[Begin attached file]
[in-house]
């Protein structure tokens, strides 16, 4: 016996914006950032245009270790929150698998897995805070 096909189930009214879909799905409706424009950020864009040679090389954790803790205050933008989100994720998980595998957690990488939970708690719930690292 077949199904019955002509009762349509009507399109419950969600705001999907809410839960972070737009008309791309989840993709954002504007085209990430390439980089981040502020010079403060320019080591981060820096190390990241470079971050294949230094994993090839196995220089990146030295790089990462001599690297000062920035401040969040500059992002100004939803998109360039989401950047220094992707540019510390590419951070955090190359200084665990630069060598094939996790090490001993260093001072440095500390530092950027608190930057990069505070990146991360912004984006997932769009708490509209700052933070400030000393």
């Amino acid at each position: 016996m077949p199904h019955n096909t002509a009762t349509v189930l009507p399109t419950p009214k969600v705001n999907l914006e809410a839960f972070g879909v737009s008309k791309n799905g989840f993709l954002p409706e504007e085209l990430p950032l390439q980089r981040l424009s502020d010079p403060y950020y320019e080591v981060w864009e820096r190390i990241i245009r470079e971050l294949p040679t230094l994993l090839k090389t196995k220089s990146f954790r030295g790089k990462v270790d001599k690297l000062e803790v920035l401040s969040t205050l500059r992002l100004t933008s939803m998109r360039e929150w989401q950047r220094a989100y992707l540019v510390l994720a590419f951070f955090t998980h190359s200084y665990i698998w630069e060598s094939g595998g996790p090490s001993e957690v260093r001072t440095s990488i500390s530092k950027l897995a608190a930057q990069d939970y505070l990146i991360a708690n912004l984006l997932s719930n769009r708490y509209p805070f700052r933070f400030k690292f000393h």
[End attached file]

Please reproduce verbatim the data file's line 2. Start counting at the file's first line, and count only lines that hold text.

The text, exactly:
């Protein structure tokens, strides 16, 4: 016996914006950032245009270790929150698998897995805070 096909189930009214879909799905409706424009950020864009040679090389954790803790205050933008989100994720998980595998957690990488939970708690719930690292 077949199904019955002509009762349509009507399109419950969600705001999907809410839960972070737009008309791309989840993709954002504007085209990430390439980089981040502020010079403060320019080591981060820096190390990241470079971050294949230094994993090839196995220089990146030295790089990462001599690297000062920035401040969040500059992002100004939803998109360039989401950047220094992707540019510390590419951070955090190359200084665990630069060598094939996790090490001993260093001072440095500390530092950027608190930057990069505070990146991360912004984006997932769009708490509209700052933070400030000393």